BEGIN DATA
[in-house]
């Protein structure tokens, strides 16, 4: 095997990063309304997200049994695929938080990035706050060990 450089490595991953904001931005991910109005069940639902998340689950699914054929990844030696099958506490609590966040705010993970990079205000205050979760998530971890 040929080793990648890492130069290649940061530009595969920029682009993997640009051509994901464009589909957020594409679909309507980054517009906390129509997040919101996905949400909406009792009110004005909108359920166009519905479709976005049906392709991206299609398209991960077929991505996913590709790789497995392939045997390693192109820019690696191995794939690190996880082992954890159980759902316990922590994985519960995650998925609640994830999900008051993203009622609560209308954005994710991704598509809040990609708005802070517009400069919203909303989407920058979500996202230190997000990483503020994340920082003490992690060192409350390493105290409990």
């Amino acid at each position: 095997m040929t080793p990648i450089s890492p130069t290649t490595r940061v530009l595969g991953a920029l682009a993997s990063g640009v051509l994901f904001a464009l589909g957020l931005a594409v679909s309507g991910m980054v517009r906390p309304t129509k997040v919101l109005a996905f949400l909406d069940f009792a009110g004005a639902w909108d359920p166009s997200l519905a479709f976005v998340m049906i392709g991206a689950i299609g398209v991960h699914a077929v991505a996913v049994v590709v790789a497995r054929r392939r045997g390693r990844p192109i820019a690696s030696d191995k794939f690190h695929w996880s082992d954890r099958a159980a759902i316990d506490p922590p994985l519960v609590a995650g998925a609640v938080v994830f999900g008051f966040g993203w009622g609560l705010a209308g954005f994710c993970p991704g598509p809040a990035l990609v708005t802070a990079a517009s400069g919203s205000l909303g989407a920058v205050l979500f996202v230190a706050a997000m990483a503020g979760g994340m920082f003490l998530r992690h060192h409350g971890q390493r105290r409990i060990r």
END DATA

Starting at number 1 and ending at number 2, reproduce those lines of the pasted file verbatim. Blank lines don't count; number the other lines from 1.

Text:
[in-house]
């Protein structure tokens, strides 16, 4: 095997990063309304997200049994695929938080990035706050060990 450089490595991953904001931005991910109005069940639902998340689950699914054929990844030696099958506490609590966040705010993970990079205000205050979760998530971890 040929080793990648890492130069290649940061530009595969920029682009993997640009051509994901464009589909957020594409679909309507980054517009906390129509997040919101996905949400909406009792009110004005909108359920166009519905479709976005049906392709991206299609398209991960077929991505996913590709790789497995392939045997390693192109820019690696191995794939690190996880082992954890159980759902316990922590994985519960995650998925609640994830999900008051993203009622609560209308954005994710991704598509809040990609708005802070517009400069919203909303989407920058979500996202230190997000990483503020994340920082003490992690060192409350390493105290409990």